Did popping painkillers make Rush lose his hearing?

The drugs Limbaugh is rumored to have abused are known to cause sudden hearing loss. But his doctors insist there's a different diagnosis.

Published October 7, 2003 9:24PM (EDT)

When Rush Limbaugh announced two years ago that he had suddenly gone deaf, he was uncharacteristically circumspect about the possible cause. "There is a theory as to what's happening," Limbaugh told his listeners in October 2001, "but I'm going to keep that to myself. It's not genetic. There's something more going on than that."

Was the "something more" Limbaugh's abuse of painkillers?

The New York Daily News reported last week that Limbaugh is under investigation for buying "thousands of addictive pain killers from a black-market drug ring." Relying heavily on a story that first appeared in the National Enquirer, the Daily News reported that Limbaugh's former housekeeper claims to have supplied him with massive quantities of OxyContin, Lorcet and hydrocodone between 1998 and 2002.

Lorcet -- which, like Vicodin, is a mixture of hydrocodone and acetaminophen -- has been linked to sudden and profound hearing loss in patients who misuse or abuse the drug. First in 1999 and then more forcefully in the summer of 2001, physicians at the House Ear Clinic in Los Angeles warned doctors and consumers of a "possible correlation between permanent hearing loss" and hydrocodone-acetaminophen combinations such as Lorcet and Vicodin. The Los Angeles Times reported in September 2001 that doctors at House and other Southern California medical facilities had identified 48 patients who suffered hearing loss after taking exceptionally high doses of the drugs.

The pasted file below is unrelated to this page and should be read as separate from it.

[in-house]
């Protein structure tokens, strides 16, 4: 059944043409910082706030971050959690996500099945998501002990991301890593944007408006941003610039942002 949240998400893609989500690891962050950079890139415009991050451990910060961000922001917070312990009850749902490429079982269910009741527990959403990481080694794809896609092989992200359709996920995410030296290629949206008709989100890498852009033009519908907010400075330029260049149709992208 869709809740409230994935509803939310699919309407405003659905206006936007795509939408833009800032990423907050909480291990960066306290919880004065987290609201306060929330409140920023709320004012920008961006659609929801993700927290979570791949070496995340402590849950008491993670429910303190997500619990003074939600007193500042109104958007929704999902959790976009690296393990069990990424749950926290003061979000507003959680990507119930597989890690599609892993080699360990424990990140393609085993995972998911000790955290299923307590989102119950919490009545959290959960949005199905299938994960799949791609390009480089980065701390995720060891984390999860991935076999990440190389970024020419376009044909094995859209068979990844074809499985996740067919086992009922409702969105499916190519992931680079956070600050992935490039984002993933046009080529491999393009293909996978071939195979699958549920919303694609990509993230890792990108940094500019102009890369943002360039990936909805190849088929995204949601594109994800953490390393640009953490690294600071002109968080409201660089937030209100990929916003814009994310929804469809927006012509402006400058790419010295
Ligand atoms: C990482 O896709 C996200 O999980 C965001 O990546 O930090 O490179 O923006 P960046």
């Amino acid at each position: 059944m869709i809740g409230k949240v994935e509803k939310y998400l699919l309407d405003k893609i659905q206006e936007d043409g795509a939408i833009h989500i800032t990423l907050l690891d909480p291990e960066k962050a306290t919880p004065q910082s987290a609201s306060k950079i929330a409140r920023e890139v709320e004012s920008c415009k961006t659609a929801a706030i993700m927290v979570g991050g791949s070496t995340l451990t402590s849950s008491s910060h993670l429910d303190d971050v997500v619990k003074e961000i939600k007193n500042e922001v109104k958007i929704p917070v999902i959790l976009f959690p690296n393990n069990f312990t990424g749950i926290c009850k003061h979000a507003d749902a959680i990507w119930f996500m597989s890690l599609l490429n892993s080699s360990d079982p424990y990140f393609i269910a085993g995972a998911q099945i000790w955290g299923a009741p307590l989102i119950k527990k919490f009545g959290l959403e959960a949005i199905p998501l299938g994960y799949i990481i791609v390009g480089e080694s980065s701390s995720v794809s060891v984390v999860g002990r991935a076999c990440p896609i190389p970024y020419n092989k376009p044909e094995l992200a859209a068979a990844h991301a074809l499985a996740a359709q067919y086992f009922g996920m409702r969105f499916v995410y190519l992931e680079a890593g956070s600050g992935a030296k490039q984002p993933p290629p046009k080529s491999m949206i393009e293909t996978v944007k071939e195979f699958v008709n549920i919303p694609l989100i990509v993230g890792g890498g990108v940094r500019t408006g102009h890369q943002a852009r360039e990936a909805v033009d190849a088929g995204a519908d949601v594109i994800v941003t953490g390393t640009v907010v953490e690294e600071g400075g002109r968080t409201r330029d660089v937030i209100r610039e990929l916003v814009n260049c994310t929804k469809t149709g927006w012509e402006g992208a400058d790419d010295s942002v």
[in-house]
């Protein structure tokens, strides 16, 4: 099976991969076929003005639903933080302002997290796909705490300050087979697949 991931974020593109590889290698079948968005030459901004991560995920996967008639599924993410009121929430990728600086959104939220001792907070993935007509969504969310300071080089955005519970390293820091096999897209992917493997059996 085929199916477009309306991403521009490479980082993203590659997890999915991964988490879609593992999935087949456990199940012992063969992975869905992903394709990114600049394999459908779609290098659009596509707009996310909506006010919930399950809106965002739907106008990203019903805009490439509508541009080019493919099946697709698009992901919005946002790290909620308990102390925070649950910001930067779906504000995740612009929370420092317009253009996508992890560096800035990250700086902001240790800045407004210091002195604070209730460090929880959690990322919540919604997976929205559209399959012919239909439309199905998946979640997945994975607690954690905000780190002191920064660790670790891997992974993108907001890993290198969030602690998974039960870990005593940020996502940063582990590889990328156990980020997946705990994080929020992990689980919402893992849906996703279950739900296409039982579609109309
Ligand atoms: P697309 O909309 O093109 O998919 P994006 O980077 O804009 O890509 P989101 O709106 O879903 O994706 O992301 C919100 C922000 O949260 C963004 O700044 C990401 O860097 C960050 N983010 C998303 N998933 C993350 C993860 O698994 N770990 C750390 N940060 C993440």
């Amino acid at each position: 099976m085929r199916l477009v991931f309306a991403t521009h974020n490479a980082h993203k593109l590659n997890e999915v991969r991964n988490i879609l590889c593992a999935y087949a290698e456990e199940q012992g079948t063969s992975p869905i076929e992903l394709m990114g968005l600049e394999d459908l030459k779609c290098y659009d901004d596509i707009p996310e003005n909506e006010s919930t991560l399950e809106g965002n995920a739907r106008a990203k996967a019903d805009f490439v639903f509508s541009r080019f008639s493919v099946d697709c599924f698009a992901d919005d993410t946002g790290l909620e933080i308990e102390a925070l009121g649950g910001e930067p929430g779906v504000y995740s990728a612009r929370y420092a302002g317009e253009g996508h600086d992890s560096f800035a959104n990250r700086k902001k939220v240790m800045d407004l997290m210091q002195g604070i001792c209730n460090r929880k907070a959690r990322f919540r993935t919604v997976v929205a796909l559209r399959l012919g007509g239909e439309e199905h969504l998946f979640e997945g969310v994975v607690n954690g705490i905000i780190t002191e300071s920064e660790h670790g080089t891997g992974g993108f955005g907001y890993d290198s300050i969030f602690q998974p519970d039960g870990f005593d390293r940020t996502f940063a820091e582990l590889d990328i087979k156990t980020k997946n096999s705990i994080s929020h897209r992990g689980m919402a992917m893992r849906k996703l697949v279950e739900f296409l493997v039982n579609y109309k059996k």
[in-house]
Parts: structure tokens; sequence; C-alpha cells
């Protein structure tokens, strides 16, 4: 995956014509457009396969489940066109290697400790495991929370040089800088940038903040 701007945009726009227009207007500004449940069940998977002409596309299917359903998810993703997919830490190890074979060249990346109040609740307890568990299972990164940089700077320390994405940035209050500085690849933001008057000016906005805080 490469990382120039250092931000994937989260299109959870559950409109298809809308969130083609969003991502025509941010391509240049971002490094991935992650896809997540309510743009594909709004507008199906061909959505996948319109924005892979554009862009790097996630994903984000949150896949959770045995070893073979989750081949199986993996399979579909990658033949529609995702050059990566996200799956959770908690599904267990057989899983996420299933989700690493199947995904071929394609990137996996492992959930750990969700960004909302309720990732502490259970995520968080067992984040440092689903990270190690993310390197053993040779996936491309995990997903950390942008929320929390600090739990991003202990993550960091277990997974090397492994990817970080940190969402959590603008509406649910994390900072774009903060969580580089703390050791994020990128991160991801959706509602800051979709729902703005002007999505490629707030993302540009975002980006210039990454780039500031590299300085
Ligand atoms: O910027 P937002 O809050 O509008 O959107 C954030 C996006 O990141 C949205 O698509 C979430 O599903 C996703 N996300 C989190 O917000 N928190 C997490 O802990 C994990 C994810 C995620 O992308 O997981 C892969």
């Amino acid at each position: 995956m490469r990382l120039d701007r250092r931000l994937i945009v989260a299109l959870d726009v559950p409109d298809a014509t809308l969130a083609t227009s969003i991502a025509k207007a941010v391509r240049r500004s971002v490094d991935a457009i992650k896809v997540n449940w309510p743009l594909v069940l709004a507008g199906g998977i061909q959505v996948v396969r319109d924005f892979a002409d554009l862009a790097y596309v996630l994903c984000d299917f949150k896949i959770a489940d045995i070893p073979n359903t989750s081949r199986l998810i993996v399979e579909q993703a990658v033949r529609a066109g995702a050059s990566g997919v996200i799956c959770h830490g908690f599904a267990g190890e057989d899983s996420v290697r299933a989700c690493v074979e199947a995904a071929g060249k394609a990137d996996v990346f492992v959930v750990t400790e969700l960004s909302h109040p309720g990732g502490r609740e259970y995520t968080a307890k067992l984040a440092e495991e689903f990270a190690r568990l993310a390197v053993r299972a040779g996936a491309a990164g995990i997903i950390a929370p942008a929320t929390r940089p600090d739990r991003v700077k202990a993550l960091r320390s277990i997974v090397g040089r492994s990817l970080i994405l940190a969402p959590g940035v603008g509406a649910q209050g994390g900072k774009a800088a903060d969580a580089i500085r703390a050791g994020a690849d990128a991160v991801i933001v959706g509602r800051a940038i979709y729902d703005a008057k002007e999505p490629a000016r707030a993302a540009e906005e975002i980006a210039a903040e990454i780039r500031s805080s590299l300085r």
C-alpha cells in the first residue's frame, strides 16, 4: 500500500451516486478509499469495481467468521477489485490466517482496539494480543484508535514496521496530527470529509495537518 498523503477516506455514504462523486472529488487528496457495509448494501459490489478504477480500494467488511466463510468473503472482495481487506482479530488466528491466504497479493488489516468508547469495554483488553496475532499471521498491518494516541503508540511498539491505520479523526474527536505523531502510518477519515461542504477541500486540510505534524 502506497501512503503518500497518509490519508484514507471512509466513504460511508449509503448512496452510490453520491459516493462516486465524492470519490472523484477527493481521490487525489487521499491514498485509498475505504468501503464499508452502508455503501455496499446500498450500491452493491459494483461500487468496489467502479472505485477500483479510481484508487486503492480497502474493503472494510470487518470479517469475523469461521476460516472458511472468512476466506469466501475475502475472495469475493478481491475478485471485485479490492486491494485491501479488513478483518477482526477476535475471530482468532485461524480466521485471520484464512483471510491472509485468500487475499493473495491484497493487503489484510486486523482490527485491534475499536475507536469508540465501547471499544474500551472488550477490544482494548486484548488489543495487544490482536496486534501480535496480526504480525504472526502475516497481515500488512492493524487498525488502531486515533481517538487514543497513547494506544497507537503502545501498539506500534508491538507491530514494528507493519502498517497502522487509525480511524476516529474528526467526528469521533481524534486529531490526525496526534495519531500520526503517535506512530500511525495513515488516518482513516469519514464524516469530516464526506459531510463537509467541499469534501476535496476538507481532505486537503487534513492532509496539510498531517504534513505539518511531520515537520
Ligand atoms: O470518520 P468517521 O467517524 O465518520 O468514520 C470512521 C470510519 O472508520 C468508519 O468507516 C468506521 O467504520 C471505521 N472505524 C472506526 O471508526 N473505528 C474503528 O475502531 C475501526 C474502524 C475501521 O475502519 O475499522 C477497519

Coincidentally -- or not -- Limbaugh turned to the House Ear Institute after he began experiencing what doctors there called "rapidly progressive hearing loss" in May 2001. Limbaugh announced his hearing loss on Oct. 8, 2001, after listeners to his show began to notice that his voice had lost some of its usual basso profundo thunder. The news of Limbaugh's hearing loss was greeted with something approaching mourning on the right; the White House expressed George W. Bush's personal concern for Limbaugh and said that the president considered him a "national treasure."

Three days later, doctors at House told reporters that they were treating Limbaugh for "hearing loss resulting from autoimmune inner ear disease," or AIED. The doctors said that they based their diagnosis on Limbaugh's "medical history and hearing tests." However, they noted at the time that "Mr. Limbaugh does not display most of the symptoms associated with AIED."

House physicians issued a statement late last week in which they stuck with their diagnosis of AIED, despite the surfacing of allegations that Limbaugh had abused one of the drugs House previously identified as causing hearing loss. "The AIED diagnosis has not changed, and the House Ear Clinic continues to consult Mr. Limbaugh regarding his treatment for this disorder, and to follow up with him regarding his cochlear implant," they said.

In the statement, the House doctors said that hearing loss caused by an overdose of Vicodin-type drugs "usually occurs over a period of days," while hearing loss caused by AIED typically occurs "over a period of several weeks to months." Limbaugh's hearing loss reportedly took several months, from May through September 2001.